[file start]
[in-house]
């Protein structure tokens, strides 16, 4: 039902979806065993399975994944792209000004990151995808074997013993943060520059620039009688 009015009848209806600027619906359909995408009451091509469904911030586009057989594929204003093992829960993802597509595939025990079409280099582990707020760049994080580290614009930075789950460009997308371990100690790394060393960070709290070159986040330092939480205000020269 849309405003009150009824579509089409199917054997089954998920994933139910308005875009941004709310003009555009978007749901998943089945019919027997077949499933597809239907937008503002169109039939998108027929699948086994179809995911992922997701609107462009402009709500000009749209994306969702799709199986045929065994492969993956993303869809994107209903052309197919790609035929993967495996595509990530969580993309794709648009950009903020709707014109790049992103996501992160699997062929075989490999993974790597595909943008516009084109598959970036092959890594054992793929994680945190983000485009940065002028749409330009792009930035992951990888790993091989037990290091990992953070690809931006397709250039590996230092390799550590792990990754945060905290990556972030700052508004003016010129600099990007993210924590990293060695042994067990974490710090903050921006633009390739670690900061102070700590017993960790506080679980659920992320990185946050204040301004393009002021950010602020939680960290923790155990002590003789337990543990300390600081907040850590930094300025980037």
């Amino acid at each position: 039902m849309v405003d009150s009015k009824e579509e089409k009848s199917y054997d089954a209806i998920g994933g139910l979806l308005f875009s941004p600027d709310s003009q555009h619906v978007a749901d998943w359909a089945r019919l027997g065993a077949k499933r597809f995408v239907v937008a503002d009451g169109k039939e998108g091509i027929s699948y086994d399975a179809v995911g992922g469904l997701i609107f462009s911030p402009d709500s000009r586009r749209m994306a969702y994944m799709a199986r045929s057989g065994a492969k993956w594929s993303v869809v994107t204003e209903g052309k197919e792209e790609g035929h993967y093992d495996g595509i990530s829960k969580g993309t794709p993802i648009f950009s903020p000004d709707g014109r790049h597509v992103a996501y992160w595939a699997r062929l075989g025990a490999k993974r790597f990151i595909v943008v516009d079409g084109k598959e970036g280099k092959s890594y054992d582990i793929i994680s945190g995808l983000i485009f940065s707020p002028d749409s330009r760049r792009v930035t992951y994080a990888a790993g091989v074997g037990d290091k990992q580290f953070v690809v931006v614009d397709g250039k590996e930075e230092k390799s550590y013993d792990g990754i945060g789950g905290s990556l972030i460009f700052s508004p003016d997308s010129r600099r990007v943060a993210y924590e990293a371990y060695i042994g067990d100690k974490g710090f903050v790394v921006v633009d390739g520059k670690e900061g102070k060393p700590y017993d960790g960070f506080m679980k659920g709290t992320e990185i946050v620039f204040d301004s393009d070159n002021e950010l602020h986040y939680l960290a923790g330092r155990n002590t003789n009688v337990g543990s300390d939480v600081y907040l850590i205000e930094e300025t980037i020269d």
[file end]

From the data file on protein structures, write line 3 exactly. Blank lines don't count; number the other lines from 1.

């Amino acid at each position: 039902m849309v405003d009150s009015k009824e579509e089409k009848s199917y054997d089954a209806i998920g994933g139910l979806l308005f875009s941004p600027d709310s003009q555009h619906v978007a749901d998943w359909a089945r019919l027997g065993a077949k499933r597809f995408v239907v937008a503002d009451g169109k039939e998108g091509i027929s699948y086994d399975a179809v995911g992922g469904l997701i609107f462009s911030p402009d709500s000009r586009r749209m994306a969702y994944m799709a199986r045929s057989g065994a492969k993956w594929s993303v869809v994107t204003e209903g052309k197919e792209e790609g035929h993967y093992d495996g595509i990530s829960k969580g993309t794709p993802i648009f950009s903020p000004d709707g014109r790049h597509v992103a996501y992160w595939a699997r062929l075989g025990a490999k993974r790597f990151i595909v943008v516009d079409g084109k598959e970036g280099k092959s890594y054992d582990i793929i994680s945190g995808l983000i485009f940065s707020p002028d749409s330009r760049r792009v930035t992951y994080a990888a790993g091989v074997g037990d290091k990992q580290f953070v690809v931006v614009d397709g250039k590996e930075e230092k390799s550590y013993d792990g990754i945060g789950g905290s990556l972030i460009f700052s508004p003016d997308s010129r600099r990007v943060a993210y924590e990293a371990y060695i042994g067990d100690k974490g710090f903050v790394v921006v633009d390739g520059k670690e900061g102070k060393p700590y017993d960790g960070f506080m679980k659920g709290t992320e990185i946050v620039f204040d301004s393009d070159n002021e950010l602020h986040y939680l960290a923790g330092r155990n002590t003789n009688v337990g543990s300390d939480v600081y907040l850590i205000e930094e300025t980037i020269d």